No rings she donned,
“I’m a free woman” her song,
As she crossed her long shapely legs,
And looked at me impishly one table away,
I safely went back to my book and read.
I felt young eyes staring at me,
With self proclaimed liberty,
The phantom raising a glass of wine,
To make a toast only it can find,
So her eyes burned in me.
Like an itch you can not scratch,
At least not publicly,
Not wishing to look but wanted to see,
Her youthful beauty staring at me.
The phantom was giggling with glee.
I looked sheepishly from my book,
To her sensual long fingered hands,
Not a ring she wore left or right,
And thought what kind of man am I,
Wondering if she was tight or just right.
A cup of brew was brought to me,
Steaming hot, light and tasty,
A puzzled look I gave the cook,
“From the lovely young lady,”
His replied on the sly.
She raised her cup when we were eyes to eyes,
I did the same with a smile of surprise,
She placed the rim to her full wanting lips,
Never taking her eyes from me,
And lipped and tongued the rim passionately.
She had my attention in more ways than one,
Her beauty had me all undone,
And the lump in my pants was on the rise,
She gave her cup a stroke then two with long fingers planned,
As if it was I “her lucky older man.”
She made her way to my table,
I stood before she was able,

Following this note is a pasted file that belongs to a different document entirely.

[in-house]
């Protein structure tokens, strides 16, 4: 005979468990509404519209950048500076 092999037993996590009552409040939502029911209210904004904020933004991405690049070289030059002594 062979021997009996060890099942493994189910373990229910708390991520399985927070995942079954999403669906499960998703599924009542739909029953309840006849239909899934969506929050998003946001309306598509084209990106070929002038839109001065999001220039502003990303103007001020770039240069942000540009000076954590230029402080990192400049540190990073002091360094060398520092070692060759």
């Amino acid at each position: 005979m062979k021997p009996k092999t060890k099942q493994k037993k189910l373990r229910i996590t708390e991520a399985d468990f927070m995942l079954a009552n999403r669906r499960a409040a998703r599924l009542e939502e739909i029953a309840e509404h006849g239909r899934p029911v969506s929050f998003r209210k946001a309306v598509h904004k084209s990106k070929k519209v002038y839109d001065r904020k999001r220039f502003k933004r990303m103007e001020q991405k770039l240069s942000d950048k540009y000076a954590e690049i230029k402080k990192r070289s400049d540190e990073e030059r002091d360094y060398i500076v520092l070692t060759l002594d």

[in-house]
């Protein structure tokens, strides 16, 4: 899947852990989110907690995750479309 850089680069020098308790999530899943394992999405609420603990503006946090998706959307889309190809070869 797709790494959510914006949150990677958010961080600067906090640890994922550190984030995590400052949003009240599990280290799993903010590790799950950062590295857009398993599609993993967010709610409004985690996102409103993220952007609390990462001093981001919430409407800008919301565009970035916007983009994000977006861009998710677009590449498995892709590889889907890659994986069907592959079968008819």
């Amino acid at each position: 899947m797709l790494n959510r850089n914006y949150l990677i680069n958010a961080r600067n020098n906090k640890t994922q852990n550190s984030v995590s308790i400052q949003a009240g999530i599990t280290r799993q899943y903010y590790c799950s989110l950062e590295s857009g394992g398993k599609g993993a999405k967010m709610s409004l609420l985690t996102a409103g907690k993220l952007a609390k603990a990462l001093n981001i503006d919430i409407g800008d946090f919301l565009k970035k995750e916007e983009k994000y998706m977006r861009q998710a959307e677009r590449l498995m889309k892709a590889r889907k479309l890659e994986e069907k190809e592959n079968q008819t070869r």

Forgetting the bulge in my jeans,
Her eyes were quick and a grinned limerick,
With sultry words, “Shall we go to your place or mine?”
She is a mid-afternoon delight
An older poet’s plight for lack of words,
To describe what passions held inside,
Her lips were hungry and tongue starved,
Her breasts were heaving though not very large.
Her navel moved beneath my lips,
And her thighs saturated with wantonness,
My tongue plunged into silky strands so wet,
I doubt I will ever recover from it,
She moaned and moaned again for the love of it.
Two hours gone her bare legs and body long,
Pressed against her poet as rest sung to us its song,
She left my arms in her slender beauty,
Finding her clothes from bed to front door,
“I really want more and my passions have soared, but...”
I watched her dress in all her loveliness,
All dressed said and done,
She took two rings from her right coat pocket,
Donning them on her hand with a smile,
Donned on the left finger next to the smallest one!
She smiled her impish smile and said,
“You wouldn’t have danced with me in your bed.”
She kissed me full and deep while I was stunned,
All said and more than done,
Young married women are—most lovingly lovely.